First reading, Jonah 3:1-5 explained: The first reading shows us that we should respond promptly to God’s call for repentance. Our passage comes from the beginning of the second part (Jonah 3-4), where Jonah finally obeyed the Lord God by preaching of repentance to the Ninevites. The call to repentance delivered by Jonah to the people of Nineveh demanded they make a radical change in their manner of living. Jesus makes the same demand of us in today’s Gospel: “Repent and believe in the Gospel.” The Book of Jonah was written in Palestine around the 5th century BC, after the Babylonian exile. Some of the Jews were strongly nationalistic, filled with a smug sense of their superiority over all other nations. Like Jonah, they wished God would destroy the nations they perceived as His enemies. For Jonah, the Ninevites were terrible people doing terrible things. The city was notorious for its lack of morals and the idolatrous, decadent life-style of its inhabitants. The story of Jonah was intended to rebuke the Palestinians’ smallness of vision, and to teach them that God had care for other peoples besides themselves. Reading (Jonah 3:1-5, 10) we have a condensed version of the “Jonah story,” which helps us keep our focus on the workings of the Lord. The Lord “calls” and “sends” Jonah to warn the Ninevites about their need to repent and reform their lives before it is too late. The Ninevites believed the Lord’s message and responded immediately in penitential fashion, thus softening their hearts to receive God’s mercy. The first two chapters describe how God responded to Jonah’s flight from His call and the mission He had assigned the prophet: He allowed him to experience a deadly storm followed by an excruciating experience in the belly of a whale. At God’s second call to preach repentance in Nineveh, Jonah obeyed – but he was disappointed to see the ready response of that evil city to God’s message of repentance and a change of life! Jonah had not even finished the first day of his preaching journey before the people had totally turned around – doing visible penance while asking and hoping for God’s love, reconciliation and forgiveness. Contrary to Jonah’s expectations, the pagan peoples of the city “believed in God” and “renounced their evil behavior”. But perhaps the greater change, the more radical turnabout, happened in Jonah himself. Jonah had been an arrogant, bigoted, narrow-minded prophet. But he finally realized that God’s love is not limited – God’s forgiveness is not to be contained – God’s offer of salvation is for all – and we’d best not thwart it.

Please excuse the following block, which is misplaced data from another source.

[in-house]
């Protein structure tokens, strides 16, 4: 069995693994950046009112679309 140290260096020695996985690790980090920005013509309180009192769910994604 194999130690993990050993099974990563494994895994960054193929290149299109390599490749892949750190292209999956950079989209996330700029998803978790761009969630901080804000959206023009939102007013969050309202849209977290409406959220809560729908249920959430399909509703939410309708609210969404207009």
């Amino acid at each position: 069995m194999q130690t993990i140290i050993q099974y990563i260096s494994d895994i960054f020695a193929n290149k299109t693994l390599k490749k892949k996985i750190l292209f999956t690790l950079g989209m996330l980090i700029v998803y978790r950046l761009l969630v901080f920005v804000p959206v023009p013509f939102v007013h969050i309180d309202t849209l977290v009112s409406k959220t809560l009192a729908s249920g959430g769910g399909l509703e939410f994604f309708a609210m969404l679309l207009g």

Lessons taught by Jonah story: Not an historic account, but a didactic fiction, i.e., a story told in order to educate, the Jonah narrative had a double lesson for the inhabitants of Judah. First, in sending the main character of the story to foreign, pagan, Nineveh, the universality of God’s saving purpose was underscored. Second, in the bigoted persona of Jonah, the parochial and nationalistic Judahites were to recognize a caricature of themselves and to accept the challenge to broaden their concerns in order to bring them into line with God’s Will. Moreover, the value and quality of spirit attributed to the Ninevites was intended to awaken in the people of Judah an attitude of respect for and acceptance of others, who were often regarded as sub-human or as animals (dogs, swine). We notice that, when Jonah preached his short message, the Ninevites believed God (v. 5). Conversion in Nineveh was effected, not by prophetic eloquence (“Forty days more and Nineveh shall be destroyed!?!”) but by God’s power.